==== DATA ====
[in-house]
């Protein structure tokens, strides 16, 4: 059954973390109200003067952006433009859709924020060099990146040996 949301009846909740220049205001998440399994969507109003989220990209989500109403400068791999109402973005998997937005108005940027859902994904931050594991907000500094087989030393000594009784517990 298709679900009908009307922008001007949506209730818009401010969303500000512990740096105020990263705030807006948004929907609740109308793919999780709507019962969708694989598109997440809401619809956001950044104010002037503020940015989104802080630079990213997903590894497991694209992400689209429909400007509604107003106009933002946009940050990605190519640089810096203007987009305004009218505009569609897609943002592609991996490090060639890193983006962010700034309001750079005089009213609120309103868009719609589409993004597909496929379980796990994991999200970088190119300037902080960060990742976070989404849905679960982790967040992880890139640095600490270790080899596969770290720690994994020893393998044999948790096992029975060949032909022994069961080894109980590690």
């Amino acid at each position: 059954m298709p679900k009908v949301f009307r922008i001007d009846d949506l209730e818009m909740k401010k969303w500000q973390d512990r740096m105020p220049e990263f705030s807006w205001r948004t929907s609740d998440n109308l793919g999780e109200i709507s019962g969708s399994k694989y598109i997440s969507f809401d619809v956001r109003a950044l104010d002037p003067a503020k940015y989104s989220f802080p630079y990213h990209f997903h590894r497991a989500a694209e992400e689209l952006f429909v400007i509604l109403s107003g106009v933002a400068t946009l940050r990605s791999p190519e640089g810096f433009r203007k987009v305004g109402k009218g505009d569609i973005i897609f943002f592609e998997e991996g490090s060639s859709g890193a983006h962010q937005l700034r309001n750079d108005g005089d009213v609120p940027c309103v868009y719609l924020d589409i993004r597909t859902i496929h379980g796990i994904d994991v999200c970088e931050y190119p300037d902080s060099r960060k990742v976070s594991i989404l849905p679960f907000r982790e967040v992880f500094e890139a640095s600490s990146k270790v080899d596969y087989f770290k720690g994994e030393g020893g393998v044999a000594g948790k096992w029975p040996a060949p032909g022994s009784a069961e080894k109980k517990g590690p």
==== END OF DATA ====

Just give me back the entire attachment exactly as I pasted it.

[in-house]
């Protein structure tokens, strides 16, 4: 059954973390109200003067952006433009859709924020060099990146040996 949301009846909740220049205001998440399994969507109003989220990209989500109403400068791999109402973005998997937005108005940027859902994904931050594991907000500094087989030393000594009784517990 298709679900009908009307922008001007949506209730818009401010969303500000512990740096105020990263705030807006948004929907609740109308793919999780709507019962969708694989598109997440809401619809956001950044104010002037503020940015989104802080630079990213997903590894497991694209992400689209429909400007509604107003106009933002946009940050990605190519640089810096203007987009305004009218505009569609897609943002592609991996490090060639890193983006962010700034309001750079005089009213609120309103868009719609589409993004597909496929379980796990994991999200970088190119300037902080960060990742976070989404849905679960982790967040992880890139640095600490270790080899596969770290720690994994020893393998044999948790096992029975060949032909022994069961080894109980590690």
């Amino acid at each position: 059954m298709p679900k009908v949301f009307r922008i001007d009846d949506l209730e818009m909740k401010k969303w500000q973390d512990r740096m105020p220049e990263f705030s807006w205001r948004t929907s609740d998440n109308l793919g999780e109200i709507s019962g969708s399994k694989y598109i997440s969507f809401d619809v956001r109003a950044l104010d002037p003067a503020k940015y989104s989220f802080p630079y990213h990209f997903h590894r497991a989500a694209e992400e689209l952006f429909v400007i509604l109403s107003g106009v933002a400068t946009l940050r990605s791999p190519e640089g810096f433009r203007k987009v305004g109402k009218g505009d569609i973005i897609f943002f592609e998997e991996g490090s060639s859709g890193a983006h962010q937005l700034r309001n750079d108005g005089d009213v609120p940027c309103v868009y719609l924020d589409i993004r597909t859902i496929h379980g796990i994904d994991v999200c970088e931050y190119p300037d902080s060099r960060k990742v976070s594991i989404l849905p679960f907000r982790e967040v992880f500094e890139a640095s600490s990146k270790v080899d596969y087989f770290k720690g994994e030393g020893g393998v044999a000594g948790k096992w029975p040996a060949p032909g022994s009784a069961e080894k109980k517990g590690p």